No. I can’t. **Spoiler Alert** There may be a character in Evolving Crane that may immolate and even fall within the same similarities of a well-known godly figure. Evolving Crane has combined the two. Just cause Science exists doesn’t mean that God doesn’t. Seeing that cosmic occurrences and anomalies are happening right now that science will never be able to fully explain. So what is that exactly? Just cause humanity gives the event a name doesn’t mean that that’s what it is. That’s what it is to us. Cause that’s how we interpret it. Which, to me, is quite primitive in thinking. Define gravity. Right? It’s a force- da-da-da-da. But what is that force? And what’s telling that force to do what it does? 

The questions grow deeper with each answer, leaving us at a bottom line of no real explanations. This is because no human has traveled through the cosmos. We can’t explain the ethereal. It's past our understanding. This means that there is something way bigger going on, and some of us are too afraid to admit it.

Q.10 What do you think are the main reasons for the popularity of science fiction? To what extent has the film industry helped in popularizing the genre?
The science behind it. The leap in technology really throttles the brain. We all want to push our creative landscapes to help aid the advancements. Movies take references from the authors while the authors draw inspiration from the film industry.

Q.11 Ray Bradbury considers sci-fi as “the important literature in the history of the world because it’s the history of ideas and the history of our civilization birthing itself.” Do you agree with him, as many sci-fi stories do, indeed, depict disaster?
Yes. I do. There is a pending disaster with the advancing of technology. Singularity is one of them. The Xarchanzians is another.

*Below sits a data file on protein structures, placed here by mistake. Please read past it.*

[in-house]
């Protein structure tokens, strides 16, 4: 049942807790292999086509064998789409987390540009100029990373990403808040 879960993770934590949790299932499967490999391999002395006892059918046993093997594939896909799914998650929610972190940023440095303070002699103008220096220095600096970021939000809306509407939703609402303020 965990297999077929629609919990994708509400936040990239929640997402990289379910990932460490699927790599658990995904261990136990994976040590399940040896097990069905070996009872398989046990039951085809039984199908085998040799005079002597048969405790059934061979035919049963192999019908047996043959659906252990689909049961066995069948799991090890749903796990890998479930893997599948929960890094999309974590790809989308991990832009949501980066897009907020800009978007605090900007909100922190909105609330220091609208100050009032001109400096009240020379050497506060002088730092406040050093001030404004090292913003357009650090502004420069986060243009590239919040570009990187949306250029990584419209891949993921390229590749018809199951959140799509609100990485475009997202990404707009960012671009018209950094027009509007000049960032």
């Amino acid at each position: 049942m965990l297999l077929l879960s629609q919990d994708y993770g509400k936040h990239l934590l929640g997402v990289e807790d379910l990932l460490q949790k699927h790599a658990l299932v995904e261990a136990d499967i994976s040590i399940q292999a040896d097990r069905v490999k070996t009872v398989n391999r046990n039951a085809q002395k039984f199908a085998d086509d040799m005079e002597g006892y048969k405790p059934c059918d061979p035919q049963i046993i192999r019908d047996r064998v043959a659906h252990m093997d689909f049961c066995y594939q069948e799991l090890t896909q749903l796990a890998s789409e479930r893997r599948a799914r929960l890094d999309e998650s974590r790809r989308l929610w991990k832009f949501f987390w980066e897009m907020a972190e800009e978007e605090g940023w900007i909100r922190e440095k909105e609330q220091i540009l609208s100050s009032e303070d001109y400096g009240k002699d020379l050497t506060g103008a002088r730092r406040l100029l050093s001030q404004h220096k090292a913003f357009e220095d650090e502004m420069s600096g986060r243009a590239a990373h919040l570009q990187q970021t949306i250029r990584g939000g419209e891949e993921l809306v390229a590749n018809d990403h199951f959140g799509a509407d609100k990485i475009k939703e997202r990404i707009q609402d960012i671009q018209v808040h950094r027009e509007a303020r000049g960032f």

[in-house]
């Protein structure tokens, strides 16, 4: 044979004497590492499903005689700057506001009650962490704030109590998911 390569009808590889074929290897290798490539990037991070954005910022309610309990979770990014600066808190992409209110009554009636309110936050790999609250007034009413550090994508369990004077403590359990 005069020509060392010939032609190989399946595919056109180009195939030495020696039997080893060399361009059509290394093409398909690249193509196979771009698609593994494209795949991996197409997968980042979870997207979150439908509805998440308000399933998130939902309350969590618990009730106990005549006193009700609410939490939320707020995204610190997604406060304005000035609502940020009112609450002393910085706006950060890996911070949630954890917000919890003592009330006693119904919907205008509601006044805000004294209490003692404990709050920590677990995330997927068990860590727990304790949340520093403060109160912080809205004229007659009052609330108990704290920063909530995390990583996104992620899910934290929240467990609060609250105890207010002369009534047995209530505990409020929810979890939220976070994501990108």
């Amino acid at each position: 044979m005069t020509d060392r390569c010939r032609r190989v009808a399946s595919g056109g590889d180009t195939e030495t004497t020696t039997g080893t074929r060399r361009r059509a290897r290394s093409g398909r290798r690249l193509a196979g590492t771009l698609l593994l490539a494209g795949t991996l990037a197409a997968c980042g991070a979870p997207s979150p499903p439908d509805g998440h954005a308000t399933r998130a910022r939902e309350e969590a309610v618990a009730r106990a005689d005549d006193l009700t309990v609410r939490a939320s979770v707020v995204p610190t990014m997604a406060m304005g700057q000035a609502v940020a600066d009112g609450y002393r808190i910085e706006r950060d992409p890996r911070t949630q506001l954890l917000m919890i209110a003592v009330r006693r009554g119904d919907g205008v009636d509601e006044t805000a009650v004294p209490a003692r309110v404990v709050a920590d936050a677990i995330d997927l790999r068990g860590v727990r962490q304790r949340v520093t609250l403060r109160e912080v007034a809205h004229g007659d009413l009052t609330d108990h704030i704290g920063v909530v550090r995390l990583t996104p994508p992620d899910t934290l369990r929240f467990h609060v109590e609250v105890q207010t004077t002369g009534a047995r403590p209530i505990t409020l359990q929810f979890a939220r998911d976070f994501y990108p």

Q.12 Science fiction has a long history. Which era do you consider the most effective period in the whole history of the genre?
Oh. The digital age, of course. The late 90’s and early 00’s. It's just the beginning. We are in for a shock.

Q.13 What’s your writing schedule while you’re working?
Write anytime and every time I can.

Q.14 Do you have any unique or quirky writing habits?
Yes, I do. I always start with a small composition notebook. Then I type directly into google docs, and from then I will drop it into Microsoft word.

Q.15 Who designed your book cover? How do you select them?
A. Ryan Schwarz
. I found that guy on Reedsy. He’s an awesome artist. Highly skilled in his craft.

Q.16 How do you select the name of your characters?
I tend to use letters that don’t technically go together.

Q.17 Do you read your book reviews? How do you deal with good or bad ones?
I don’t have that many reviews. I would love some. Would you like to give me one? An honest one? I’ll take them all as love.

Q.18 Which famous person, living or dead, would you like to meet and why?
I want to meet 3 Stacks. That’s it. Oh! And Jim Carey. I just love Andrea’s music and his style of rap. I think Jim Carey is hilarious.

Q.19 What is your favorite book from other authors and why?
A. Flight
by Tamara Hohn. I like this book because the author wrote this book during confinement. She was imprisoned for unjust reasons.

Q.20 Share the experience of your journey so far?
It’s been wild and crazy. I’m still making adjustments to this book before launch. I’ve made so many changes that I’ve lost count. Plus, I’m doing a lot of reading while attempting to understand the marketing behind all of this.